Alaska Senate President Kevin Meyer accepted a $100 meal from two lobbyists for one of the developers of state lawmakers’ Anchorage offices a week before voting to buy those offices for $32.5 million. Under the state’s ethics laws, lawmakers and legislative employees are barred from accepting gifts from lobbyists, though there are exceptions for tickets to charity events and food and drinks “for immediate consumption.” Meyer said the idea that lawmakers should pay for their own meals when they dine with lobbyists is an issue that should be debated. But the very idea seemed to perplex him. “We could pay for our own way; I’m just trying to think how that would work,” said Meyer.

California – Here Are All the Sports Events California State Lawmakers Attended for Free
Los Angeles Times – Javier Panzar | Published: 4/26/2016

California lawmakers passed a measure two years ago to tighten restrictions on gift-giving. The bill would have outlawed entertainment-related gifts and any gift over $200 in value. It was vetoed by Gov. Jerry Brown, who said the bill would further complicate gift rules “without commensurate benefit” to the public. The Los Angeles Times tallied the free baseball, football, basketball, and golf games that state lawmakers attended in 2015 and who paid for them. “There are always ways to get money to politicians and essentially treat politicians to nice events; the gift limits, they do some work, but there are loopholes,” said Jessica Levinson, a Loyola Law School professor and president of the Los Angeles City Ethics Commission.

California – The Most Influential Person on the Coastal Commission May Be This Lobbyist
Los Angeles Times – Kim Christensen | Published: 4/23/2016

Lobbyist, political insider, and owner of a consulting firm, Susan McCabe enjoys a close relationship and prominent standing with a state agency that regulates development along California’s 1,100-mile coast. Unlike other regulatory agencies in the state, the California Coastal Commission may be lobbied directly. Although legislation is pending to change it, state law allows members to communicate or meet privately with interested parties, as long as they disclose those contacts and what was discussed. In the last 15 months, commissioners have reported more than 100 ex-parte exchanges with McCabe, far more than with anyone else who represents business interests or environmental causes.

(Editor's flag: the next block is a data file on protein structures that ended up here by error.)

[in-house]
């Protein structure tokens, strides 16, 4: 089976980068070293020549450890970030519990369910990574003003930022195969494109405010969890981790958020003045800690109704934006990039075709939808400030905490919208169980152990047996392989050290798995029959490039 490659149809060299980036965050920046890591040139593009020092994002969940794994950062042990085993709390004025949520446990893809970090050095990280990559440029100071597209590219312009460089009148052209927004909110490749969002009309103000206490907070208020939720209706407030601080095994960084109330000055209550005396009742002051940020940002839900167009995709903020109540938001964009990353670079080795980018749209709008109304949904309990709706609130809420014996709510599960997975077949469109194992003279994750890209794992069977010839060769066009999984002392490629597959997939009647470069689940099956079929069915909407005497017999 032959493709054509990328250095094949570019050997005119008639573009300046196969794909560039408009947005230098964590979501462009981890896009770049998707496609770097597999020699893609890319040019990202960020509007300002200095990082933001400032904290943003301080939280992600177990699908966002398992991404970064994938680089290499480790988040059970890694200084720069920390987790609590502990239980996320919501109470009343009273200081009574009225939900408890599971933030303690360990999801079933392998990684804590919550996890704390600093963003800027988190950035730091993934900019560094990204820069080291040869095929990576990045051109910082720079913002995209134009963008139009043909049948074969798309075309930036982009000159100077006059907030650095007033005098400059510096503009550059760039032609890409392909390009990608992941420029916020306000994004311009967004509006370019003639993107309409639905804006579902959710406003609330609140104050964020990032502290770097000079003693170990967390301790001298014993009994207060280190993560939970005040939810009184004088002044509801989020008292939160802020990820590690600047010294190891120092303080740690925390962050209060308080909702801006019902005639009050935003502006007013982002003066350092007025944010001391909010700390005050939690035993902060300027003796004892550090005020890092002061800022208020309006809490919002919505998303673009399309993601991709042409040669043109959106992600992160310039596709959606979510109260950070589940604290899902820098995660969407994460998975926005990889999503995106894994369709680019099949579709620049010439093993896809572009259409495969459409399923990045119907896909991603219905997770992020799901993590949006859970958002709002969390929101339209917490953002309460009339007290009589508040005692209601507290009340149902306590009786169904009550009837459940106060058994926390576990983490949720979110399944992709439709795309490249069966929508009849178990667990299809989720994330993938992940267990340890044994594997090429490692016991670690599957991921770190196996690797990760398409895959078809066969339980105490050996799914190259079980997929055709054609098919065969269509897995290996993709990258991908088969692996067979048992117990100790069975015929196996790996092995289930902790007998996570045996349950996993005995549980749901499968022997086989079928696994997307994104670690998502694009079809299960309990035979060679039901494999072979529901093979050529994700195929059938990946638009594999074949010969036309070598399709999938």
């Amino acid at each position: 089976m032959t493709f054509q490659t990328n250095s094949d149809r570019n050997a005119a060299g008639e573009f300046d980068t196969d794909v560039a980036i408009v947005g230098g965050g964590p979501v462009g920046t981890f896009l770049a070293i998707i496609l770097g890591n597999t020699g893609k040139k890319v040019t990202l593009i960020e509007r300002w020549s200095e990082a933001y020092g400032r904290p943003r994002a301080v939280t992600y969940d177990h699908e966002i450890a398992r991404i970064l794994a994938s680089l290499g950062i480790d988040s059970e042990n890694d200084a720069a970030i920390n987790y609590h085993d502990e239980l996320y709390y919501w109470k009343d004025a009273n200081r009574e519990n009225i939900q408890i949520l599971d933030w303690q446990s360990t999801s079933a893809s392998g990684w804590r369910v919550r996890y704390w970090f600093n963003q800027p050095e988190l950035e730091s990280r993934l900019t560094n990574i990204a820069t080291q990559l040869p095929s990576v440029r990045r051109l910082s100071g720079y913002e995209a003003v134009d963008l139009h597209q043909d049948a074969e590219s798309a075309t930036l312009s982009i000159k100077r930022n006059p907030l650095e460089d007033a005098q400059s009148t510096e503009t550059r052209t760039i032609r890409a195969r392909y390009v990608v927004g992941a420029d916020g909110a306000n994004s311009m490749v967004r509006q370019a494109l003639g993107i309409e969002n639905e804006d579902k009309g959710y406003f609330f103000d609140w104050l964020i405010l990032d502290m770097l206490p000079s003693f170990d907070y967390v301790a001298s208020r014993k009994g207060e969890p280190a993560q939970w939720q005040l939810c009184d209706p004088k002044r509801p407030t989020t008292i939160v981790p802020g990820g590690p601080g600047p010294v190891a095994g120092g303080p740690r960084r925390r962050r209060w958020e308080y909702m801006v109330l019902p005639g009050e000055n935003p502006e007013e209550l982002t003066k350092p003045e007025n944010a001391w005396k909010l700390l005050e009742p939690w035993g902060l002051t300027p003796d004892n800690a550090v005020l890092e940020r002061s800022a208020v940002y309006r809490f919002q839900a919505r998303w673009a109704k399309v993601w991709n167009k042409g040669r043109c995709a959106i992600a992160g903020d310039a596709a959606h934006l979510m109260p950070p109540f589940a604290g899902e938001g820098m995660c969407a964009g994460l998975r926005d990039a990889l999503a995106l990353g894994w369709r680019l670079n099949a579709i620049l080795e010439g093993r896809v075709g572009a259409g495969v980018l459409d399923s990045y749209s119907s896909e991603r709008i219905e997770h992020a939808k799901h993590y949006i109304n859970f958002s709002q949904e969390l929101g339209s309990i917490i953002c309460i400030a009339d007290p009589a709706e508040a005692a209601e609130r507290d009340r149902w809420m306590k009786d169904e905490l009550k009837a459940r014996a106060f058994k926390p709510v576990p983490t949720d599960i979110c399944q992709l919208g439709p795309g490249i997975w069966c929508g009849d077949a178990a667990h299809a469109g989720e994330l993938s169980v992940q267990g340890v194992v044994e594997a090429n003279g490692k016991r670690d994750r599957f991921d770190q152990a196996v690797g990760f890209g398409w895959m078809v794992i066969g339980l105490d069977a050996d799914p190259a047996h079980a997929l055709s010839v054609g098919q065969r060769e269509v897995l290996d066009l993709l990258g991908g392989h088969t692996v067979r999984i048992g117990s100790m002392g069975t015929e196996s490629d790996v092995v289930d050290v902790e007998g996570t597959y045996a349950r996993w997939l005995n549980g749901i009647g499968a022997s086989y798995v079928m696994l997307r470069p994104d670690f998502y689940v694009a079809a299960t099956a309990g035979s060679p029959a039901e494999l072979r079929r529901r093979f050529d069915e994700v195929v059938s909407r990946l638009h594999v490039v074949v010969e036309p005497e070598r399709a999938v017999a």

Maryland – Fundraising Ban Loophole Allows Some Maryland Lawmakers to Take Lobbyist Cash
Washington Post – Fenit Nirappil | Published: 4/22/2016

State lawmakers in Maryland who are running for Congress and local office are exempt from the ban on campaign fundraising during the annual legislative session, enabling them to take money from lobbyists and others with business before them. State lawmakers competing in those races took at least $33,000 from lobbyists and executives of groups trying to sway government officials during the session. The donations are legal and just a sliver of a multimillion-dollar haul, but they raise concerns from good government advocates who say they violate the spirit of the fundraising ban, which aims to insulate legislators from undue influence.

Missouri – Some Progress on Missouri Ethics Reform, But Does It Go Far Enough?
Kansas City Star – Jason Hancock | Published: 4/26/2016

Cleaning up Missouri’s ethics laws was a top priority of Republican leaders entering the 2016 session. With time running out on this year’s legislative session, how much progress they have made toward that goal is in the eye of the beholder. Missouri is the only state in the nation with the trio of no caps on campaign contributions, no limits on lobbyist gifts to legislators, and no waiting period after leaving office before lawmakers can return to the Capitol as lobbyists. As a result, six-figure campaign donations have become a normal part of politics, lawmakers collectively accept $900,000 a year in lobbyist-provided meals, alcohol, trips, and event tickets, and lobbyists’ ranks have swelled with former legislators and staff cashing in on their expertise and connections. Changing that dynamic took on new urgency after a series of controversies rocked the General Assembly in 2015.

New Jersey – Birdsall CEO Gets 4 Years in Huge N.J. Pay-to-Play Scheme
Newark Star-Ledger – S.P. Sullivan (NJ Advance Media) | Published: 4/22/2016